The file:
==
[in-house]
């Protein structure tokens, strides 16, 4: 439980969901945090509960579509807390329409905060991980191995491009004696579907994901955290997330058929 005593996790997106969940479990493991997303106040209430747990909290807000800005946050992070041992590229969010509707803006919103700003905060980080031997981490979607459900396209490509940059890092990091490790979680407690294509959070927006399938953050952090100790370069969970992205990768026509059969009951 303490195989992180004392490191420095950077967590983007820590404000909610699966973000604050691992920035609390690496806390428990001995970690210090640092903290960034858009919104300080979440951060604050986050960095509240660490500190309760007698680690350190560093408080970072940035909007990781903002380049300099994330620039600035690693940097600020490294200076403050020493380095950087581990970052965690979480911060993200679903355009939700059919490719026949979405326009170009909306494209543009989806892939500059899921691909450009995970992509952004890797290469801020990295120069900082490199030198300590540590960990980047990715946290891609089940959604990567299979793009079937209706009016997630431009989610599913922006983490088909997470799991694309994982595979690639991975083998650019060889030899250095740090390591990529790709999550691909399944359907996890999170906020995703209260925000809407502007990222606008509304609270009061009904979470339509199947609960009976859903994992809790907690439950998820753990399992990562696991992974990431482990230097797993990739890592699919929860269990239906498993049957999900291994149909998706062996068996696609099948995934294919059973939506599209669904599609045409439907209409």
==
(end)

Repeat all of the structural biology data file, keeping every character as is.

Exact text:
[in-house]
């Protein structure tokens, strides 16, 4: 439980969901945090509960579509807390329409905060991980191995491009004696579907994901955290997330058929 005593996790997106969940479990493991997303106040209430747990909290807000800005946050992070041992590229969010509707803006919103700003905060980080031997981490979607459900396209490509940059890092990091490790979680407690294509959070927006399938953050952090100790370069969970992205990768026509059969009951 303490195989992180004392490191420095950077967590983007820590404000909610699966973000604050691992920035609390690496806390428990001995970690210090640092903290960034858009919104300080979440951060604050986050960095509240660490500190309760007698680690350190560093408080970072940035909007990781903002380049300099994330620039600035690693940097600020490294200076403050020493380095950087581990970052965690979480911060993200679903355009939700059919490719026949979405326009170009909306494209543009989806892939500059899921691909450009995970992509952004890797290469801020990295120069900082490199030198300590540590960990980047990715946290891609089940959604990567299979793009079937209706009016997630431009989610599913922006983490088909997470799991694309994982595979690639991975083998650019060889030899250095740090390591990529790709999550691909399944359907996890999170906020995703209260925000809407502007990222606008509304609270009061009904979470339509199947609960009976859903994992809790907690439950998820753990399992990562696991992974990431482990230097797993990739890592699919929860269990239906498993049957999900291994149909998706062996068996696609099948995934294919059973939506599209669904599609045409439907209409």